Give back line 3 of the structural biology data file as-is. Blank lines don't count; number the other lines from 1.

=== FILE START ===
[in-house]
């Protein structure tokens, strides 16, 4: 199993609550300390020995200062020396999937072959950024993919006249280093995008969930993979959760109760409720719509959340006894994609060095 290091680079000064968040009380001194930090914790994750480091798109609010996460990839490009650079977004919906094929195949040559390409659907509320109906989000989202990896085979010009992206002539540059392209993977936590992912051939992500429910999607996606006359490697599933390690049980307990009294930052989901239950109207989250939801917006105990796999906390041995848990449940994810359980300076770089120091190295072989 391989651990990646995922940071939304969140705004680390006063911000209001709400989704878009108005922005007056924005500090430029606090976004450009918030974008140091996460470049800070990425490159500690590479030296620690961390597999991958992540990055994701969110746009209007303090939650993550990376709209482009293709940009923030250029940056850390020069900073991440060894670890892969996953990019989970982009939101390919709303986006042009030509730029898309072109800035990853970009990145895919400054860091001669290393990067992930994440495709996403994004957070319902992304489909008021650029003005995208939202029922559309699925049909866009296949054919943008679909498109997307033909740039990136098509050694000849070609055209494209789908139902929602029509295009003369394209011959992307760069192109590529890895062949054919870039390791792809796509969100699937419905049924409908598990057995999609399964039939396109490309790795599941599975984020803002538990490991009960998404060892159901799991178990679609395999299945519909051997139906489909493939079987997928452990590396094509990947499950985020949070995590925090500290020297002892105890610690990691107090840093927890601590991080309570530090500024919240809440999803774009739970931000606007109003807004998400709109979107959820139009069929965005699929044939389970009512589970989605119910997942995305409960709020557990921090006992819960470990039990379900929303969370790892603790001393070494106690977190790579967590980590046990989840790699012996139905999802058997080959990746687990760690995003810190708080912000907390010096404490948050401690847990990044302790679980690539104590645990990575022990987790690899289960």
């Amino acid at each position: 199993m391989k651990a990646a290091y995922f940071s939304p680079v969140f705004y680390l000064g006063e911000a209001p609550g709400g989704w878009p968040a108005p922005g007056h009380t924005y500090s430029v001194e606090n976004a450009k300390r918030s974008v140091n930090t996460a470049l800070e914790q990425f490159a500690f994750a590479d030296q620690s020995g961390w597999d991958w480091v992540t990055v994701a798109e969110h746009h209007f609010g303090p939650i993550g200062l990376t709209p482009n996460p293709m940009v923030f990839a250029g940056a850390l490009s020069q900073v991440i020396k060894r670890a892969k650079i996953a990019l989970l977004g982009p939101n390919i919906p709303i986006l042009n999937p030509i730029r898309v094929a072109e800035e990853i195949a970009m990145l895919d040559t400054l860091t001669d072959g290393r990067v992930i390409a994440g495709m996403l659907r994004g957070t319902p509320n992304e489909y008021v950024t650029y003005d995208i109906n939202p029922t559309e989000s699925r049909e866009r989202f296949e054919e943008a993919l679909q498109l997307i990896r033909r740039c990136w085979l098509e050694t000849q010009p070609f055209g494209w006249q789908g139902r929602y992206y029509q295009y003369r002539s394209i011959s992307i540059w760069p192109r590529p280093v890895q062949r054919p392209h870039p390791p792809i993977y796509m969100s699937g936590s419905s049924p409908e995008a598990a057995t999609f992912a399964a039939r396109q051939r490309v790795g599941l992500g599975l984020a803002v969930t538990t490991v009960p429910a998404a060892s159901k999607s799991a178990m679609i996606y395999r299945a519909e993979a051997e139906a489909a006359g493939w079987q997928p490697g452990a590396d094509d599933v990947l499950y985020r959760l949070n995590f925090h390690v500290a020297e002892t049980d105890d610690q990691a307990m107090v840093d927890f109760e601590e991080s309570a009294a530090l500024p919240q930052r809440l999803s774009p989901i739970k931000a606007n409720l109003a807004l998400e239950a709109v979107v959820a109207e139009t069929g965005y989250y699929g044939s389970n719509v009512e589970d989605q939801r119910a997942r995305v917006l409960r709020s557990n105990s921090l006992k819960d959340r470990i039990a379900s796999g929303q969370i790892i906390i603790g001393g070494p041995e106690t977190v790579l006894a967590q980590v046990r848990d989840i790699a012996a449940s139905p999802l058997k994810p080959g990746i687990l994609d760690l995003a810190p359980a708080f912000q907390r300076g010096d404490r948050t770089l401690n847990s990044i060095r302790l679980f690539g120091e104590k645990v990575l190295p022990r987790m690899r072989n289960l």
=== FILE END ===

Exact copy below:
């Amino acid at each position: 199993m391989k651990a990646a290091y995922f940071s939304p680079v969140f705004y680390l000064g006063e911000a209001p609550g709400g989704w878009p968040a108005p922005g007056h009380t924005y500090s430029v001194e606090n976004a450009k300390r918030s974008v140091n930090t996460a470049l800070e914790q990425f490159a500690f994750a590479d030296q620690s020995g961390w597999d991958w480091v992540t990055v994701a798109e969110h746009h209007f609010g303090p939650i993550g200062l990376t709209p482009n996460p293709m940009v923030f990839a250029g940056a850390l490009s020069q900073v991440i020396k060894r670890a892969k650079i996953a990019l989970l977004g982009p939101n390919i919906p709303i986006l042009n999937p030509i730029r898309v094929a072109e800035e990853i195949a970009m990145l895919d040559t400054l860091t001669d072959g290393r990067v992930i390409a994440g495709m996403l659907r994004g957070t319902p509320n992304e489909y008021v950024t650029y003005d995208i109906n939202p029922t559309e989000s699925r049909e866009r989202f296949e054919e943008a993919l679909q498109l997307i990896r033909r740039c990136w085979l098509e050694t000849q010009p070609f055209g494209w006249q789908g139902r929602y992206y029509q295009y003369r002539s394209i011959s992307i540059w760069p192109r590529p280093v890895q062949r054919p392209h870039p390791p792809i993977y796509m969100s699937g936590s419905s049924p409908e995008a598990a057995t999609f992912a399964a039939r396109q051939r490309v790795g599941l992500g599975l984020a803002v969930t538990t490991v009960p429910a998404a060892s159901k999607s799991a178990m679609i996606y395999r299945a519909e993979a051997e139906a489909a006359g493939w079987q997928p490697g452990a590396d094509d599933v990947l499950y985020r959760l949070n995590f925090h390690v500290a020297e002892t049980d105890d610690q990691a307990m107090v840093d927890f109760e601590e991080s309570a009294a530090l500024p919240q930052r809440l999803s774009p989901i739970k931000a606007n409720l109003a807004l998400e239950a709109v979107v959820a109207e139009t069929g965005y989250y699929g044939s389970n719509v009512e589970d989605q939801r119910a997942r995305v917006l409960r709020s557990n105990s921090l006992k819960d959340r470990i039990a379900s796999g929303q969370i790892i906390i603790g001393g070494p041995e106690t977190v790579l006894a967590q980590v046990r848990d989840i790699a012996a449940s139905p999802l058997k994810p080959g990746i687990l994609d760690l995003a810190p359980a708080f912000q907390r300076g010096d404490r948050t770089l401690n847990s990044i060095r302790l679980f690539g120091e104590k645990v990575l190295p022990r987790m690899r072989n289960l």